Warren rolled his eyes. "And I thought the robot SG-1 was pushing the bounds of probability. Now you're saying there's an infinite number of SGCs, Hammonds, O'Neills.."
"According to Carter, possibly so."
Devereaux said, "Does it matter?"
Ferretti and the other two men stared at him.
"I mean," he said uncomfortably. "I hear that the powers that be are closing this place down. So what effect does any of this have, anyway?"
"They won't close us down," Ferretti predicted. "They're meeting with the general and SG-1 now. Have some faith."
Lou pushed open the door nearly twenty-four hours late and gave his wife a rueful smile. "Hi, honey, I'm home?"
She smiled back at him with heartstopping pleasure and came to kiss him while ten-year-old David wrinkled his nose in disgust. "Hi, Dad." Thirteen-year old April was too cool to come running to hug him these days, but she grinned at him and then went back to the book she was reading. He looked at the cover curiously, something with horses and owls on it.
"Hi sweetie, good book?" he asked, not letting go of Liz. April seemed to be really getting into science fiction and fantasy. He really hoped that someday he could tell her about some of the places he'd seen.
She blinked at him suspiciously, "Yeah, it's really cool."
Liz was giving him a comprehensive once-over for cuts, bruises, missing limbs or other signs of mental or physical trauma. "Trouble at the office?" she asked casually.
Lou dropped the arm around her shoulder to strip off his jacket and hang it up. "Nothing major," he said. When the kids were a little younger, he'd have jokingly responded 'nobody died' but he was more careful what he said aloud these days.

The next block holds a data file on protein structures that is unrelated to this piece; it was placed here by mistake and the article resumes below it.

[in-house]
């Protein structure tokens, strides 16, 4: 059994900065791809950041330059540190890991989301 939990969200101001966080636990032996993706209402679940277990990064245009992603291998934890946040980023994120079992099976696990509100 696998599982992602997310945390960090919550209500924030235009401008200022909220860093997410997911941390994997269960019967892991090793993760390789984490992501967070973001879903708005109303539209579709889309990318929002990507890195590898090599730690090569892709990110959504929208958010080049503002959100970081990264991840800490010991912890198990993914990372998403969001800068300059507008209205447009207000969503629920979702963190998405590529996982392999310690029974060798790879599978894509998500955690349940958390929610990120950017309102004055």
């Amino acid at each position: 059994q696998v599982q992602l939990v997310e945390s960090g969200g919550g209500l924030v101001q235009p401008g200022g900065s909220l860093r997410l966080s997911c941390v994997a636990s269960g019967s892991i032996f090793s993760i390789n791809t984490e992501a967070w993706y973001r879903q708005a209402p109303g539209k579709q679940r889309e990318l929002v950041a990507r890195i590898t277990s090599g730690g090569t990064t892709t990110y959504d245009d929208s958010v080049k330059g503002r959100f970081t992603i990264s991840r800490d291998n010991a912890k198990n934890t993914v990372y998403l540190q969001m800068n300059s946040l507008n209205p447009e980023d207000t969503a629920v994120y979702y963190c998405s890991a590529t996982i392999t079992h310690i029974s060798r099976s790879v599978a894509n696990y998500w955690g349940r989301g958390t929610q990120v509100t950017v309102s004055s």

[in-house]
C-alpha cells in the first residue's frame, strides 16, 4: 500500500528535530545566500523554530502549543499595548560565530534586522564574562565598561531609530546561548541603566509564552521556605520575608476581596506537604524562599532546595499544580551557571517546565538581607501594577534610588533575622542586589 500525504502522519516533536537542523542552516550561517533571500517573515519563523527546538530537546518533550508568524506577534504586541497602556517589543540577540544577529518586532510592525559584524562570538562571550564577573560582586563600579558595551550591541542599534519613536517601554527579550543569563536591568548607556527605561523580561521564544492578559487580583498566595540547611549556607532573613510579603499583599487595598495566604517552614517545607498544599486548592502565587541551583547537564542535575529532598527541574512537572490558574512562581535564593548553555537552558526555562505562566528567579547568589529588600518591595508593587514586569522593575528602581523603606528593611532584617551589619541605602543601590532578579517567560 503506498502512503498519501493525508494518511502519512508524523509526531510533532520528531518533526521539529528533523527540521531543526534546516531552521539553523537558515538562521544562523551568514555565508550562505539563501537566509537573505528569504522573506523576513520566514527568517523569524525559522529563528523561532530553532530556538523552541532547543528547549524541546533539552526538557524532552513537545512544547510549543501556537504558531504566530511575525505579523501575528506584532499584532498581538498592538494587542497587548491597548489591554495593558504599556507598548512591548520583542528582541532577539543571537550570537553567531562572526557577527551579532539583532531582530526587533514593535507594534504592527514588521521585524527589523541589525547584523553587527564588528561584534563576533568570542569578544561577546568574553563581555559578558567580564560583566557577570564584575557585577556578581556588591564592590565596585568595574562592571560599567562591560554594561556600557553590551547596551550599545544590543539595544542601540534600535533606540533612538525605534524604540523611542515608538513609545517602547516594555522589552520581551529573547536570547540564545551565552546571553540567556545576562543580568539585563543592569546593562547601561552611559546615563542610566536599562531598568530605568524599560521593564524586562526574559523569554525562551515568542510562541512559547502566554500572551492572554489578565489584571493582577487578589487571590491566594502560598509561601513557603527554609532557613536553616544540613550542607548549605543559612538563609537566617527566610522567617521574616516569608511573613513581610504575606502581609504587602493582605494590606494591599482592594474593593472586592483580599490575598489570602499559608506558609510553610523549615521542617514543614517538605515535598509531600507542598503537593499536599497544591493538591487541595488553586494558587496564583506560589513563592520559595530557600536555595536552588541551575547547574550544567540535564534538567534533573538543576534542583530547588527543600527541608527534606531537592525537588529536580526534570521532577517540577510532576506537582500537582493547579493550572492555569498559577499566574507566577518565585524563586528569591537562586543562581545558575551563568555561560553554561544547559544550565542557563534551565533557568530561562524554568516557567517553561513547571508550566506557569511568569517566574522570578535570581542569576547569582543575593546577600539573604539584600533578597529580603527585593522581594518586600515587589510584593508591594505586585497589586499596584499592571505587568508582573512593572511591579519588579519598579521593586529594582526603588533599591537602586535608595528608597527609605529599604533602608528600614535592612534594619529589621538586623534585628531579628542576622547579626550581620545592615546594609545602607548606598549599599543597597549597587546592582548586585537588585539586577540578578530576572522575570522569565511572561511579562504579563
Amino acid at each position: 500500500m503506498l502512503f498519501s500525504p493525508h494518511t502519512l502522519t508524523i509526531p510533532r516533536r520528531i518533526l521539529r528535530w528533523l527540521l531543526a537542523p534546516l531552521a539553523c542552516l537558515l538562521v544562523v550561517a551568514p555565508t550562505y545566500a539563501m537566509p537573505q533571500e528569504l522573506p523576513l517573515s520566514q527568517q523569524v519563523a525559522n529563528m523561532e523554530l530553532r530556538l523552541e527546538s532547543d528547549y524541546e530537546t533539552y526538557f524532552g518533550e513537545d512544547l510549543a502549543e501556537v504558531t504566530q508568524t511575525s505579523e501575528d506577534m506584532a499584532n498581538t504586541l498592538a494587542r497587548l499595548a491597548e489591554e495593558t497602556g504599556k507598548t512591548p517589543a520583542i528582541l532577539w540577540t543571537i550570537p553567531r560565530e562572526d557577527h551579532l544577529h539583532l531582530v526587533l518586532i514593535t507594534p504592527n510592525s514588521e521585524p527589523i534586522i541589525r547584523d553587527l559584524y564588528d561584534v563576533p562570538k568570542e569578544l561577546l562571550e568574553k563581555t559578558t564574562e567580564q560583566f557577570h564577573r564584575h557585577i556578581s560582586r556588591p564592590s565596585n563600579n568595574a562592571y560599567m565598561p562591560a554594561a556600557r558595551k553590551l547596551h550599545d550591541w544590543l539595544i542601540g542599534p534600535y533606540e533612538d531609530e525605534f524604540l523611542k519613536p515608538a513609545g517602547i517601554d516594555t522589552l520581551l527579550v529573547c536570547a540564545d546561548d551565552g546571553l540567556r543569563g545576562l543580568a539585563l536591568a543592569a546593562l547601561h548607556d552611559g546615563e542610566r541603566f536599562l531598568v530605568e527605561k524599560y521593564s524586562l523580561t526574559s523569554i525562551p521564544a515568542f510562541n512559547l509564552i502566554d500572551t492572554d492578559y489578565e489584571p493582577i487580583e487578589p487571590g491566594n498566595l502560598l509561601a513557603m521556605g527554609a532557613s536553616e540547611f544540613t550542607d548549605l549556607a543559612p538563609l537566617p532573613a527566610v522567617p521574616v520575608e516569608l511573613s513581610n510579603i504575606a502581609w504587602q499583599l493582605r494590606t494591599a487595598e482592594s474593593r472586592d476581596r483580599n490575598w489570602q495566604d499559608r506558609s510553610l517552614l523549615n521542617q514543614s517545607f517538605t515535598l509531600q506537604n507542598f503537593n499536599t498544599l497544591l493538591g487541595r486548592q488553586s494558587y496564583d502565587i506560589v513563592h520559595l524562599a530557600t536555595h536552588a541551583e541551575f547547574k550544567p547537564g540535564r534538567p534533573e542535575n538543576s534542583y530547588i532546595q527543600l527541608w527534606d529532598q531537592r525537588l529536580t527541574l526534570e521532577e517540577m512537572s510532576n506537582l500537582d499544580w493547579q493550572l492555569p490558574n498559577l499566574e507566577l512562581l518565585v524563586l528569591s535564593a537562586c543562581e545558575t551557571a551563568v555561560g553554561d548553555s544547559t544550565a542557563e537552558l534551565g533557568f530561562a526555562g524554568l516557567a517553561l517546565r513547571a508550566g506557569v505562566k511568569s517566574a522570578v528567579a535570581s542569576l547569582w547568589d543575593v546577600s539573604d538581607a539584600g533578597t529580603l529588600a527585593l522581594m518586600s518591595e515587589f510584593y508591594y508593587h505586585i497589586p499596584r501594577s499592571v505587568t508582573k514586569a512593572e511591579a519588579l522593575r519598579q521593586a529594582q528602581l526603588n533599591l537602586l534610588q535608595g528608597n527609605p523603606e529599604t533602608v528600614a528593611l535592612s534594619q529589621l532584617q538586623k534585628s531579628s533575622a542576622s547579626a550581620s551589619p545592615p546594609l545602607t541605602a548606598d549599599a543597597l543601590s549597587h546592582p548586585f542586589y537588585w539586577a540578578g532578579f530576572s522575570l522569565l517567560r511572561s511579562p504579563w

Of course Liz had known him long enough by now to read the truth in his expression, and she relaxed infinitesimally. It was part of their unspoken pact. He might not ever be able to talk as freely about his job as other men did, but he never tried to hide the way he felt about it. And she supported him with her own quiet strength, as she had from the earliest days of their marriage. He felt guilty sometimes that his military duties kept him from being the full-time parent that Liz was. But mostly he was grateful. Lou shrugged off his work responsibilities and just enjoyed being home. "So, what's for dinner?"
"I can't believe they've got this whole complex nearly shut down. It's only been two days," Devereaux said.
SG-2 sat in the nearly empty commissary. " 'Have some faith'," Warren quoted Ferretti. "I hear that Senator nearly had a stroke in the conference room, they pissed him off so much."
"He made up his mind even before he got here," Ferretti said. "Nothing they could have said would have changed it."
Carver said tentatively. "Maybe he's right?"
"What do you mean?" Ferretti asked.